The district court dismissed the complaint, which had already been amended once. The court dismissed the claim under section 1 of the Sherman Act because the allegation of the tying conspiracy was too conclusory to state a cause of action. The court further held that the allegation that appellees controlled only 57% of the relevant cemetery lot market1 demonstrated that appellees did not have sufficient market power in the cemetery lot market to form the basis for an illegal tying arrangement. The court dismissed the Sherman Act section 2 claim on the grounds that Baxley-DeLamar had to prove that there was a dangerous probability that each of the appellee cemeteries could monopolize the market individually. Since Baxley-DeLamar had not pleaded the individual market shares of any of the appellee cemeteries, the district court held that the pleading failed. Finally, the district court held that the Arkansas state law count was "grossly conclusory" and "insufficient on its face."


In testing the sufficiency of the complaint, this court must accept Baxley-DeLamar's factual allegations as true: "A complaint must be viewed in the light most favorable to the plaintiff and should not be dismissed merely because the court doubts that a plaintiff will be able to prove all of the necessary factual allegations. 'Thus, as a practical matter, a dismissal under Rule 12(b)(6) is likely to be granted only in the unusual case in which a plaintiff includes allegations that show on the face of the complaint that there is some insuperable bar to relief.' " Fusco v. Xerox Corp., 676 F.2d 332, 334 (8th Cir.1982) (quoting Jackson Sawmill Co. v. United States, 580 F.2d 302, 306 (8th Cir.1978), cert. denied, 439 U.S. 1070, 99 S.Ct. 839, 59 L.Ed.2d 35 (1979)). "A court may dismiss a complaint only if it is clear that no relief could be granted under any set of facts that could be proved consistent with the allegations." Hishon v. King & Spalding, 467 U.S. 69, 73, 104 S.Ct. 2229, 2232, 81 L.Ed.2d 59 (1984).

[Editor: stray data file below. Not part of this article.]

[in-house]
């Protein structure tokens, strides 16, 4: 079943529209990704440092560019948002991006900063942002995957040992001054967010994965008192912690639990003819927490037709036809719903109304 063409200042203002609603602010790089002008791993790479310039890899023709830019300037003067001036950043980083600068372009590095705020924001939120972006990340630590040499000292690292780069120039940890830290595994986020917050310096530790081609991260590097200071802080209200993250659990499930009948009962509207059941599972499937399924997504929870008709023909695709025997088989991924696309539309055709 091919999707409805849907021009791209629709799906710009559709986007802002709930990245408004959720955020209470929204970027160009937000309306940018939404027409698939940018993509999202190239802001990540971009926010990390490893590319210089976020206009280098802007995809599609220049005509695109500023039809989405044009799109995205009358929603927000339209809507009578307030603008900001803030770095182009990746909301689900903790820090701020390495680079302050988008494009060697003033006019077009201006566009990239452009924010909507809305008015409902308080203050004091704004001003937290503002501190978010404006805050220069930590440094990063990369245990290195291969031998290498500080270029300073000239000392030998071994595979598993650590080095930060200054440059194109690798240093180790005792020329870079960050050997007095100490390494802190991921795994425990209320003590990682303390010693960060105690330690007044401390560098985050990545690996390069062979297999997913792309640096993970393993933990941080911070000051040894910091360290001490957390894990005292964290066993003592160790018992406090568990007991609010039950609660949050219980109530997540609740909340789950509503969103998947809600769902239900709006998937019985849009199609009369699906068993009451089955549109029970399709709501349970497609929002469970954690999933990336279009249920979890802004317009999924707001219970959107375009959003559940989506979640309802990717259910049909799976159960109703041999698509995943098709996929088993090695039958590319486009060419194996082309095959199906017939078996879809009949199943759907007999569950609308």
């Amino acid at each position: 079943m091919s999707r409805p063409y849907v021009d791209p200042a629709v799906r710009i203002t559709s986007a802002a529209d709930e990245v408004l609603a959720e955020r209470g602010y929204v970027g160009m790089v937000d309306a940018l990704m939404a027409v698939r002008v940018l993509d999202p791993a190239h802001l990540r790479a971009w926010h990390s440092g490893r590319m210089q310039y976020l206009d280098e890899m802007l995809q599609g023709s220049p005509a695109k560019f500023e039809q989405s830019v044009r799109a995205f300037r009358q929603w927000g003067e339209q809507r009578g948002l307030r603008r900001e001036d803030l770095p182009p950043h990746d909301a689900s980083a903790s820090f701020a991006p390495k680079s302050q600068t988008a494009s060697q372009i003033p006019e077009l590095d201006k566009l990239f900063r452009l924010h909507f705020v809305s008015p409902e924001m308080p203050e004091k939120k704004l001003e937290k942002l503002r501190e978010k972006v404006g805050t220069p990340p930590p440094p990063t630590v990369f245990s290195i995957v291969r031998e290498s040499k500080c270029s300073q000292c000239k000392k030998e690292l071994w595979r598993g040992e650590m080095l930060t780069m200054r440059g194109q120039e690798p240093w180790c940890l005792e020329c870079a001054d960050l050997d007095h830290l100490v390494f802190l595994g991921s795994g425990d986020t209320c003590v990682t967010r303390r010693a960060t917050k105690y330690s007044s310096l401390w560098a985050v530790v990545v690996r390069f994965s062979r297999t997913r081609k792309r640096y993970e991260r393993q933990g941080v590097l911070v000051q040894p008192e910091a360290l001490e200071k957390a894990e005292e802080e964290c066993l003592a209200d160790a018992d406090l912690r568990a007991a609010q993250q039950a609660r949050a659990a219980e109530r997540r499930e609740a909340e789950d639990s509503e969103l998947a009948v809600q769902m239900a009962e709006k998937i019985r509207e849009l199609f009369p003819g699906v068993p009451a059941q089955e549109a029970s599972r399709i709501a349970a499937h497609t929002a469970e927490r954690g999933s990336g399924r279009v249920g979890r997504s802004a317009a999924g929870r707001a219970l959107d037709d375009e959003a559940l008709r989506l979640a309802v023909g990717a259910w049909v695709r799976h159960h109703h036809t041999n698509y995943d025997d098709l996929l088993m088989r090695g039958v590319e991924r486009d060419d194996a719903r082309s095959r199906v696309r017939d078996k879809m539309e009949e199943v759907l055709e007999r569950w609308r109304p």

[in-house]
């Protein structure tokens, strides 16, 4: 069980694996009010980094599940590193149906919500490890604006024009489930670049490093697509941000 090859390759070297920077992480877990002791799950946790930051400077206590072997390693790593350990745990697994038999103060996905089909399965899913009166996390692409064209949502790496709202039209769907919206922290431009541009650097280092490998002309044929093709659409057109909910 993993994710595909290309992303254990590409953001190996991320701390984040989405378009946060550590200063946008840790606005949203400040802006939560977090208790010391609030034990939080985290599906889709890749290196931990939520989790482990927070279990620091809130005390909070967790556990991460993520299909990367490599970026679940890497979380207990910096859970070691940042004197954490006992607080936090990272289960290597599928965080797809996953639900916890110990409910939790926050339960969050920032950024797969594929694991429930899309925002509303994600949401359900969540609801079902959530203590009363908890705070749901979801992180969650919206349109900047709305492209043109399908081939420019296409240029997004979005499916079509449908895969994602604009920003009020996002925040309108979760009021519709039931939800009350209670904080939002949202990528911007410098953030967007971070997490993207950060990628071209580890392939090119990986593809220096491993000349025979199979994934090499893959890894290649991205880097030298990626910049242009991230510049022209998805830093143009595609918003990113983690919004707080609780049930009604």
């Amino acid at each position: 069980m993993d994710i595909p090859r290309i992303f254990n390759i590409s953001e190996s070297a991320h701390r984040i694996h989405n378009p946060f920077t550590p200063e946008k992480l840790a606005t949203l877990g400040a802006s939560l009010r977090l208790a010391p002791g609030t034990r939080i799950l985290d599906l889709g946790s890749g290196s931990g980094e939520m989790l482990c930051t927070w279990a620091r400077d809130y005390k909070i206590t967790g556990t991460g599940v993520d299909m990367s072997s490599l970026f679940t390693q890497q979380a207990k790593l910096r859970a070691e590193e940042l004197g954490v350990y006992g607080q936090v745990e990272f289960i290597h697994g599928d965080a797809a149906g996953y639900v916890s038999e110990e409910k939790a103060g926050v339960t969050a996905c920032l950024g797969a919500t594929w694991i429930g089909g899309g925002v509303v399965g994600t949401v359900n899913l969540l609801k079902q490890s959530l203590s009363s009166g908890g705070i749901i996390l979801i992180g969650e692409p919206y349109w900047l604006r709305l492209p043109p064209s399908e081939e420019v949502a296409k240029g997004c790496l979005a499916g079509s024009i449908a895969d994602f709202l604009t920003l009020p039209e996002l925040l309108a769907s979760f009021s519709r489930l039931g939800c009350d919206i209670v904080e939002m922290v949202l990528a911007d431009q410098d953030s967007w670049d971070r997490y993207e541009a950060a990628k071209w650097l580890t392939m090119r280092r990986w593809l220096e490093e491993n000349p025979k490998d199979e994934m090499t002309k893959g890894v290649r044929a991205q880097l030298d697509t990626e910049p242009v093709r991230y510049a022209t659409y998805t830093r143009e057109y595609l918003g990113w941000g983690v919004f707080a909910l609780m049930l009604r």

First, Baxley-DeLamar challenges the district court's conclusion that it failed to plead conspiracy with adequate specificity. "The liberal rules of pleading embodied in Fed.R.Civ.P. 8 are as applicable to claims in antitrust or price discrimination cases as they are in any other case. All that is required is a short, plain statement of facts sufficient to give the defendant fair notice of the basis of the claim." Fusco v. Xerox Corp., 676 F.2d at 337 n. 7 (citations omitted). The complaint in this case alleges that the appellee cemeteries agreed to engage in tying arrangements in order to force cemetery lot customers to buy their memorials and installation services from the appellee cemeteries. The nature of the tying devices used is set forth in detail, ranging from rules flatly requiring the lot customer to deal only with the cemetery, to a variety of rules allegedly designed to erect barriers to independent memorial retailers and installers. The appellee trade associations are alleged to have participated in the conspiracy by recommending the restrictive rules complained of. Baxley-DeLamar has alleged (albeit minimally) "facts constituting the conspiracy, its object and accomplishment." Larry R. George Sales Co. v. Cool Attic Corp., 587 F.2d 266, 273 (5th Cir.1979). Therefore, Baxley-DeLamar satisfied the minimal pleading requirements of Rule 8. See Mountain View Pharmacy v. Abbott Laboratories, 630 F.2d 1383, 1386-88 (10th Cir.1980).


Next, Baxley-DeLamar challenges the district court's conclusion that it did not allege facts showing appellees had sufficient market power in the cemetery lot market to form the basis for illegal tying. In Jefferson Parish Hospital District No. 2 v. Hyde, 466 U.S. 2, 104 S.Ct. 1551, 80 L.Ed.2d 2 (1984), the Supreme Court characterized economic power in the tying market as the sine qua non of illegal tying:


[T]he essential characteristic of an invalid tying arrangement lies in the seller's exploitation of its control over the tying product to force the buyer into the purchase of a tied product that the buyer either did not want at all, or might have preferred to purchase elsewhere on different terms.

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104 S.Ct. at 1558.